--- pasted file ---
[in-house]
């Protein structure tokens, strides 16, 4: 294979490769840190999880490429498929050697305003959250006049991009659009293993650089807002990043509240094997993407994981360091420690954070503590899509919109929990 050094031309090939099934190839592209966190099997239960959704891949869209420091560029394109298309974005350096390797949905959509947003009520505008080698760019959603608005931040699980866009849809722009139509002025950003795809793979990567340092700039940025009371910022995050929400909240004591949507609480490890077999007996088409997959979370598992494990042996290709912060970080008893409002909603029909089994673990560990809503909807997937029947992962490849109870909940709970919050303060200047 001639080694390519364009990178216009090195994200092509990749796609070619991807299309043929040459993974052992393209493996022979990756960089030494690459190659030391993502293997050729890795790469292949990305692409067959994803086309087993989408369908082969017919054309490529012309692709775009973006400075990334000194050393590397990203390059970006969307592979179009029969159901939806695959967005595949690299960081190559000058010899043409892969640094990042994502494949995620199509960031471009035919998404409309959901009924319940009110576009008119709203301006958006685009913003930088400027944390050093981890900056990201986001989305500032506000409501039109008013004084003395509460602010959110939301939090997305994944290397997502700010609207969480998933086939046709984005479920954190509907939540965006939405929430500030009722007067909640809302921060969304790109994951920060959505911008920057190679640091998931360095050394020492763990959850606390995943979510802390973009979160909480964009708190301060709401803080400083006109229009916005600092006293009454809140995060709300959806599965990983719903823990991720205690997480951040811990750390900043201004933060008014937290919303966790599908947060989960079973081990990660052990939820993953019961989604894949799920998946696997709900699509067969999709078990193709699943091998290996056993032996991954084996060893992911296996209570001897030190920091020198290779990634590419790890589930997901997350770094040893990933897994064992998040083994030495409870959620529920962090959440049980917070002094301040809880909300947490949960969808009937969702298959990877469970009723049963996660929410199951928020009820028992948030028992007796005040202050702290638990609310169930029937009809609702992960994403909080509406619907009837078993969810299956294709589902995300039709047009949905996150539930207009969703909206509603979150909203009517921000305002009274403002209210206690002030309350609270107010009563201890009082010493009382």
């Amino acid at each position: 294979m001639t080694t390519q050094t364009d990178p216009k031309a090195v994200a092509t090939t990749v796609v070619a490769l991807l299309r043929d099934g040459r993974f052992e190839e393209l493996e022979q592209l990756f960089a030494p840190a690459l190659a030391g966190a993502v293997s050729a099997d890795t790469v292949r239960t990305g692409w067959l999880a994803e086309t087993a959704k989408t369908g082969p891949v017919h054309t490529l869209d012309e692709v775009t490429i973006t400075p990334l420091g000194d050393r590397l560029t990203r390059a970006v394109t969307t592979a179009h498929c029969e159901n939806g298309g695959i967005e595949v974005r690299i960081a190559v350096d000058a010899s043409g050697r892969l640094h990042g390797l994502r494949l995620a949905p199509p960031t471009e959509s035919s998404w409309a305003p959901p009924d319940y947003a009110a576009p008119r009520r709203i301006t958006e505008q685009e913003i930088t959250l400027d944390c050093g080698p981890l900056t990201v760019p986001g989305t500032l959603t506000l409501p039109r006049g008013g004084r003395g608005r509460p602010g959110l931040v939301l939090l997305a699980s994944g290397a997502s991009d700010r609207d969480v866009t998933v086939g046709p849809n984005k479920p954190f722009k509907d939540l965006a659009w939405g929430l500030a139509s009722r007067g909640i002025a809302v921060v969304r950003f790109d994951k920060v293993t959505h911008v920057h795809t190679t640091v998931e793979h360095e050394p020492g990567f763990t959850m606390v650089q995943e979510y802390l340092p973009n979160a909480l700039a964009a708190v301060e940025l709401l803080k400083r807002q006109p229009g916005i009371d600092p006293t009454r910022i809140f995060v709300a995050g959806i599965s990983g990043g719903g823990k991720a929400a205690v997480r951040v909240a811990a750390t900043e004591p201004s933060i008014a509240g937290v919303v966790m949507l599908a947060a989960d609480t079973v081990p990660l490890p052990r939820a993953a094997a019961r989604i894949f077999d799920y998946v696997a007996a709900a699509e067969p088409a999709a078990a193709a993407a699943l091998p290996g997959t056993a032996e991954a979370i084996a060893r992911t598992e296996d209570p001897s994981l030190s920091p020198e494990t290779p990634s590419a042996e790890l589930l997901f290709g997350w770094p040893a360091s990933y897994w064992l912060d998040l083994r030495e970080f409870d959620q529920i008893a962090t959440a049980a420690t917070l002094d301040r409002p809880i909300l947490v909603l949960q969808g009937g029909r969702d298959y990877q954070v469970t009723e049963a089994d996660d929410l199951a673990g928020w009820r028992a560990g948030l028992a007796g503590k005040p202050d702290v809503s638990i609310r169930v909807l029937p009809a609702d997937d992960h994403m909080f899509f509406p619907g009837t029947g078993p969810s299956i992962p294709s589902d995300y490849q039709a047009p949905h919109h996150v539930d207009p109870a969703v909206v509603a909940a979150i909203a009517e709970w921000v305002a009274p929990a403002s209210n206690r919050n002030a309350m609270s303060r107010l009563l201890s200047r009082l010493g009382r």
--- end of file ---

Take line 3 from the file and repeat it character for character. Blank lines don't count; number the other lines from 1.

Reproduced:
């Amino acid at each position: 294979m001639t080694t390519q050094t364009d990178p216009k031309a090195v994200a092509t090939t990749v796609v070619a490769l991807l299309r043929d099934g040459r993974f052992e190839e393209l493996e022979q592209l990756f960089a030494p840190a690459l190659a030391g966190a993502v293997s050729a099997d890795t790469v292949r239960t990305g692409w067959l999880a994803e086309t087993a959704k989408t369908g082969p891949v017919h054309t490529l869209d012309e692709v775009t490429i973006t400075p990334l420091g000194d050393r590397l560029t990203r390059a970006v394109t969307t592979a179009h498929c029969e159901n939806g298309g695959i967005e595949v974005r690299i960081a190559v350096d000058a010899s043409g050697r892969l640094h990042g390797l994502r494949l995620a949905p199509p960031t471009e959509s035919s998404w409309a305003p959901p009924d319940y947003a009110a576009p008119r009520r709203i301006t958006e505008q685009e913003i930088t959250l400027d944390c050093g080698p981890l900056t990201v760019p986001g989305t500032l959603t506000l409501p039109r006049g008013g004084r003395g608005r509460p602010g959110l931040v939301l939090l997305a699980s994944g290397a997502s991009d700010r609207d969480v866009t998933v086939g046709p849809n984005k479920p954190f722009k509907d939540l965006a659009w939405g929430l500030a139509s009722r007067g909640i002025a809302v921060v969304r950003f790109d994951k920060v293993t959505h911008v920057h795809t190679t640091v998931e793979h360095e050394p020492g990567f763990t959850m606390v650089q995943e979510y802390l340092p973009n979160a909480l700039a964009a708190v301060e940025l709401l803080k400083r807002q006109p229009g916005i009371d600092p006293t009454r910022i809140f995060v709300a995050g959806i599965s990983g990043g719903g823990k991720a929400a205690v997480r951040v909240a811990a750390t900043e004591p201004s933060i008014a509240g937290v919303v966790m949507l599908a947060a989960d609480t079973v081990p990660l490890p052990r939820a993953a094997a019961r989604i894949f077999d799920y998946v696997a007996a709900a699509e067969p088409a999709a078990a193709a993407a699943l091998p290996g997959t056993a032996e991954a979370i084996a060893r992911t598992e296996d209570p001897s994981l030190s920091p020198e494990t290779p990634s590419a042996e790890l589930l997901f290709g997350w770094p040893a360091s990933y897994w064992l912060d998040l083994r030495e970080f409870d959620q529920i008893a962090t959440a049980a420690t917070l002094d301040r409002p809880i909300l947490v909603l949960q969808g009937g029909r969702d298959y990877q954070v469970t009723e049963a089994d996660d929410l199951a673990g928020w009820r028992a560990g948030l028992a007796g503590k005040p202050d702290v809503s638990i609310r169930v909807l029937p009809a609702d997937d992960h994403m909080f899509f509406p619907g009837t029947g078993p969810s299956i992962p294709s589902d995300y490849q039709a047009p949905h919109h996150v539930d207009p109870a969703v909206v509603a909940a979150i909203a009517e709970w921000v305002a009274p929990a403002s209210n206690r919050n002030a309350m609270s303060r107010l009563l201890s200047r009082l010493g009382r």